Searchable PDF using OCR
In the new “paperless” office, there is no more paper. Any file, contract, meeting notes, etc. you need are found instantly with Google-style searching. To make all this happen, paper needs to be made searchable. Pure OCR is usually not the answer for a variety of reasons. Among them pure paper to electronic conversion is not a reliable process. For most corporate documents, before search-ability is a factor there must be a guarantee of accuracy in the conversion process. Any process that can modify the look and feel of the document is not acceptable.
Searchable Image Documents
Paper to electronic format conversion is not reliable for purposes of record management. The OCR engine attempts to understand the document logically, and then reconstruct it electronically. Any error on the part of the OCR engine in interpreting the document will result in perceptual errors in the electronic reconstruction. Instead, what has become heavily used in the document management industry is that of searchable image documents. Within searchable image documents, the most popular format is that of PDF image + hidden text. In this format, what you “see” is just the imaged document. What you can search on, however, is the fully OCRed version of the file. Since the OCR layer is hidden, mistakes and substitution errors at the OCR level are not visible on the document.
Benefits of Searchable PDF
Searchable PDF is an ideal format for several reasons. One of the main reasons for searchable PDF is database portability. When porting between databases, it is very good practice for documents to be self-contained. This essentially means that OCRed text and any document-related metadata should be available within the document. With PDF this is easily realizable. With other formats, such as TIFF, it is virtually impossible. Of course, other information including headers, footers, Bates Stamping, and security can easily be added to a PDF file.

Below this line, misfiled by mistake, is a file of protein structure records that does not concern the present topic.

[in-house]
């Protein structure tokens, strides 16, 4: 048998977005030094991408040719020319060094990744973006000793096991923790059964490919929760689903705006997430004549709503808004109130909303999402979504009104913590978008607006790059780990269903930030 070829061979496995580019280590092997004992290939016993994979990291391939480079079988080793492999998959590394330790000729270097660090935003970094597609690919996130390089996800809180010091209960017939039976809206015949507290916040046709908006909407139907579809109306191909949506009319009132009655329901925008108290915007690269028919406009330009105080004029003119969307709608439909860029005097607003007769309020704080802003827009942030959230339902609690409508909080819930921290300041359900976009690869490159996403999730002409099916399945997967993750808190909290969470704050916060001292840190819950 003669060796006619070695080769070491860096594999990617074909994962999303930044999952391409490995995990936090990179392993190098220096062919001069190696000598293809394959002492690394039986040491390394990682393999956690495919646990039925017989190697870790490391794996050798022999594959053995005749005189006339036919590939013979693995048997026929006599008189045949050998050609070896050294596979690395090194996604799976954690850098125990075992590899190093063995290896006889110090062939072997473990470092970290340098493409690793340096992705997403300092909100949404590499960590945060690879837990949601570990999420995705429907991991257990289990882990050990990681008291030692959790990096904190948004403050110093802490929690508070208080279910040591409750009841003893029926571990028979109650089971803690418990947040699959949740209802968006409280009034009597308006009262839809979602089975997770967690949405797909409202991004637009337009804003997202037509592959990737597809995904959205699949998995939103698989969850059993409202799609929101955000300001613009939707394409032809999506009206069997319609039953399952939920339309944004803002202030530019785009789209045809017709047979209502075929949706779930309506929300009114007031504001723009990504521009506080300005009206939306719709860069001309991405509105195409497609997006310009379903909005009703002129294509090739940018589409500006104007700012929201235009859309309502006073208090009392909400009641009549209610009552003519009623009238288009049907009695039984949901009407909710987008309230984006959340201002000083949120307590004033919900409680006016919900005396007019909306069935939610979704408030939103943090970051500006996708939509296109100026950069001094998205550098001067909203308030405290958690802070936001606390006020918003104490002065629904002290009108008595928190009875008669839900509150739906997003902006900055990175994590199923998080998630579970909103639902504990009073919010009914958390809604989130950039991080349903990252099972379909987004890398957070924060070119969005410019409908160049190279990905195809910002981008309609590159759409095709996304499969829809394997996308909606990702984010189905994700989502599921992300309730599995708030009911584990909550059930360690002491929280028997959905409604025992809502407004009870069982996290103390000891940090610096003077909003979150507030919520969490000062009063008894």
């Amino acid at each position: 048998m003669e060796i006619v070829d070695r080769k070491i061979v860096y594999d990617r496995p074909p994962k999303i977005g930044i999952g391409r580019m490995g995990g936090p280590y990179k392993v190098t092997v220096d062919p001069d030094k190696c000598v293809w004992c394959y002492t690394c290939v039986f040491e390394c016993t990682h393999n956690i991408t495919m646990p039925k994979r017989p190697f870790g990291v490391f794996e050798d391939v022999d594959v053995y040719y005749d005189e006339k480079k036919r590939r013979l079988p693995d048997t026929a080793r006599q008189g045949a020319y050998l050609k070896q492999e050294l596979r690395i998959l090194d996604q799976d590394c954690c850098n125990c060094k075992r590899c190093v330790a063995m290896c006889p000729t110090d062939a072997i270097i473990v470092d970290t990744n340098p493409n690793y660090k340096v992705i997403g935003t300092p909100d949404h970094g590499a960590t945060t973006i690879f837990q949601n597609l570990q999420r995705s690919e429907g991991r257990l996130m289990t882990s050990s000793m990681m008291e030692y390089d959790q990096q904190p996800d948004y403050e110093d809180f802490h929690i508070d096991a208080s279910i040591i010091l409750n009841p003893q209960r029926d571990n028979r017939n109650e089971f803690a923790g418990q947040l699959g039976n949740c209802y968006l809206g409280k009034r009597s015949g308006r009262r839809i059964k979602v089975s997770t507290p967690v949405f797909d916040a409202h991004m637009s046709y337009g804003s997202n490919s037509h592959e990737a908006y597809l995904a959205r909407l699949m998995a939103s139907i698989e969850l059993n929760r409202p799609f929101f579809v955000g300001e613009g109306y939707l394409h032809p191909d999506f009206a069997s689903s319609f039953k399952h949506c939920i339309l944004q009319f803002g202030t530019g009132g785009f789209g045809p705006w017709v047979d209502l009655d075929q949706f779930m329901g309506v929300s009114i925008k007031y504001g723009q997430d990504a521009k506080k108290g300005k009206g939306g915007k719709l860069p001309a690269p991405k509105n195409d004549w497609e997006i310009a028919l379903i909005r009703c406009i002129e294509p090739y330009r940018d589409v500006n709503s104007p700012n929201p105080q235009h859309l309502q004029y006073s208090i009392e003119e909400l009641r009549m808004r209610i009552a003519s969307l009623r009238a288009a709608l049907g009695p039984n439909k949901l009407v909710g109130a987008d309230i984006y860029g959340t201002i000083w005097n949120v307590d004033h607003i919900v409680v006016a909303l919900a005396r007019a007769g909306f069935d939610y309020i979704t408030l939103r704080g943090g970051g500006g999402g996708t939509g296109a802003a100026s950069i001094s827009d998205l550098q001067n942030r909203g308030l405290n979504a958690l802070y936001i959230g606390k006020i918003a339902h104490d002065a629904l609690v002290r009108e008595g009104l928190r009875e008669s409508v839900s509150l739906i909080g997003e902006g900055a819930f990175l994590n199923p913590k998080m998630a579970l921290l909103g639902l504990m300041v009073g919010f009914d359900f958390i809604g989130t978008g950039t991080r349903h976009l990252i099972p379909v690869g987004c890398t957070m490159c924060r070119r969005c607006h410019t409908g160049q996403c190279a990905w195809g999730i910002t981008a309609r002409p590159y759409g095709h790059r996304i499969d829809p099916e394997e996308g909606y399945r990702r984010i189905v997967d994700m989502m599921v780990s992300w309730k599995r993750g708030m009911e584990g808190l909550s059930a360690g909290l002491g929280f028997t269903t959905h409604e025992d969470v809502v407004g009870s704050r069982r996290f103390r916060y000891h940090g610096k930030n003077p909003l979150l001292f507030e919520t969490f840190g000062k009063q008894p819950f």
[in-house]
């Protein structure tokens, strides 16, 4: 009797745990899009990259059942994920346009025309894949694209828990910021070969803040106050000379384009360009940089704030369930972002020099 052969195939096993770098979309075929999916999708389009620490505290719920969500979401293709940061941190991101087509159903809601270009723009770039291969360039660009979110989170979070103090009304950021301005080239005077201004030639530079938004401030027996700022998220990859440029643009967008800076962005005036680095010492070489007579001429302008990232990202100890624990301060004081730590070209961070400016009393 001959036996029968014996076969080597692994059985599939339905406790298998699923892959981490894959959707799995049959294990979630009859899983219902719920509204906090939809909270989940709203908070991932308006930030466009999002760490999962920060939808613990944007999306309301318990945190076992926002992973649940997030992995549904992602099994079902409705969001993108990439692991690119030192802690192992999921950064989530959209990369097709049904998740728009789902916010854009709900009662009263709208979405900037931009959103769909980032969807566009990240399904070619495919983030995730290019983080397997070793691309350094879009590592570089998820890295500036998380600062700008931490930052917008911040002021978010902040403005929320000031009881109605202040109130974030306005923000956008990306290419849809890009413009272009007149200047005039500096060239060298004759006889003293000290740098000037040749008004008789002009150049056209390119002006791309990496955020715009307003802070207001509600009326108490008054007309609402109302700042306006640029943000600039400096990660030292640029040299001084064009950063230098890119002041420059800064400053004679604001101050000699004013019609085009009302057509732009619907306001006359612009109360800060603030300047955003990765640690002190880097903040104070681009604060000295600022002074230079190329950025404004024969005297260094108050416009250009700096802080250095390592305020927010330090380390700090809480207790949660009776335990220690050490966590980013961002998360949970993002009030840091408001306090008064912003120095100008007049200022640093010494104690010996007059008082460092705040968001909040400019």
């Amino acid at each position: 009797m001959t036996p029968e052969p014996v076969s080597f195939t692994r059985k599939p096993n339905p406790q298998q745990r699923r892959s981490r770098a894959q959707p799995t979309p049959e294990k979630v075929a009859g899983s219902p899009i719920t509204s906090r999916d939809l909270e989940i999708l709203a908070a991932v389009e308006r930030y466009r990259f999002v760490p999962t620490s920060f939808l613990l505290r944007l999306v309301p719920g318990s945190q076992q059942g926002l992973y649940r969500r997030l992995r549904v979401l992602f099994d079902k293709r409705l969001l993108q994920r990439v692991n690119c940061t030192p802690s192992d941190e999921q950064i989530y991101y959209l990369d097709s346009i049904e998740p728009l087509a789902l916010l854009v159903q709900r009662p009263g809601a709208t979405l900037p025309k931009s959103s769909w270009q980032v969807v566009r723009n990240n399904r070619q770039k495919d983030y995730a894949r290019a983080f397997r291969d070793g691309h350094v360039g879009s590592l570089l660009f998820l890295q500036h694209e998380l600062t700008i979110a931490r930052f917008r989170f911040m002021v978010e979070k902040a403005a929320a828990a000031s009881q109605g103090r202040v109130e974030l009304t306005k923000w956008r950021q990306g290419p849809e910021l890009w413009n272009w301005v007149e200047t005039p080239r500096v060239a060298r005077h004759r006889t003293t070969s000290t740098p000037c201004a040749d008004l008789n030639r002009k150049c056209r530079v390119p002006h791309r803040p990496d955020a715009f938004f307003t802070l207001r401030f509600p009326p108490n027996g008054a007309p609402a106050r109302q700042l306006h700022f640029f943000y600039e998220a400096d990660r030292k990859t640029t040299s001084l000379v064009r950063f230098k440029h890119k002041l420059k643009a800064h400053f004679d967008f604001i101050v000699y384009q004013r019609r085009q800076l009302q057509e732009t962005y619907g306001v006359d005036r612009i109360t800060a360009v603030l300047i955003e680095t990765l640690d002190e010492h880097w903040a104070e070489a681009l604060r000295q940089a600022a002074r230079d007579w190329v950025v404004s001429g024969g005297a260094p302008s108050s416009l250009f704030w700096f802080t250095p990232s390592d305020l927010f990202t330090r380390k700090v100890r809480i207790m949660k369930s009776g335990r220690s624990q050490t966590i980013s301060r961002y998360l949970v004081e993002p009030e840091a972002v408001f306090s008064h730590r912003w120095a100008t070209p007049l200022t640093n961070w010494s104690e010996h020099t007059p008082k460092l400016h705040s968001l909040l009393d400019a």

Within searchable image documents, the most popular format is that of PDF image + hidden text, where you “see” just the imaged document but search on the fully OCRed version of the file. This way, mistakes and substitution errors at the OCR level are not visible on the document.
Many OCR users want basic search from an OCR engine. This means that they want to find the needle in the haystack. They need to search a database and find all files that contain a certain expression. This type of OCR does not depend on a logical decomposition of the document image. It is sufficient to get back all the text associated with each page of a document image and feed the OCR text to a full-text search database engine. The database will then index on the full-text and allow general text-based database queries, e.g., proximity search.
There are times, however, when a logical decomposition of the document is required. This happens when part of the document is to be used in composing another document. In this case, the document needs to be logically understood, including word readability order, tables, and graphs, so that an excerpt can be utilized as part of another document. Certain OCR processes need this logical decomposition, and looking at OCR word accuracy is not sufficient in evaluating OCR systems for these applications.